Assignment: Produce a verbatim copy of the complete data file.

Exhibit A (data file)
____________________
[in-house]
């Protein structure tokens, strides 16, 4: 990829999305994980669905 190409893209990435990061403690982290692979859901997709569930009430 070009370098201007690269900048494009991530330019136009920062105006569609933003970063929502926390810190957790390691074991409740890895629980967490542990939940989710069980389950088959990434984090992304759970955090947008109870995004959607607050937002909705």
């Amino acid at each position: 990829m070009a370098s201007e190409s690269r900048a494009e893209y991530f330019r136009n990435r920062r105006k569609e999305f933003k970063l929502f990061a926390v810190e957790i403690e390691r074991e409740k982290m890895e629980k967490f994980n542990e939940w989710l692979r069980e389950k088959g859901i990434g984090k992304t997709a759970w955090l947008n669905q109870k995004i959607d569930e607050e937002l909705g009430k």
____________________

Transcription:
[in-house]
């Protein structure tokens, strides 16, 4: 990829999305994980669905 190409893209990435990061403690982290692979859901997709569930009430 070009370098201007690269900048494009991530330019136009920062105006569609933003970063929502926390810190957790390691074991409740890895629980967490542990939940989710069980389950088959990434984090992304759970955090947008109870995004959607607050937002909705």
């Amino acid at each position: 990829m070009a370098s201007e190409s690269r900048a494009e893209y991530f330019r136009n990435r920062r105006k569609e999305f933003k970063l929502f990061a926390v810190e957790i403690e390691r074991e409740k982290m890895e629980k967490f994980n542990e939940w989710l692979r069980e389950k088959g859901i990434g984090k992304t997709a759970w955090l947008n669905q109870k995004i959607d569930e607050e937002l909705g009430k």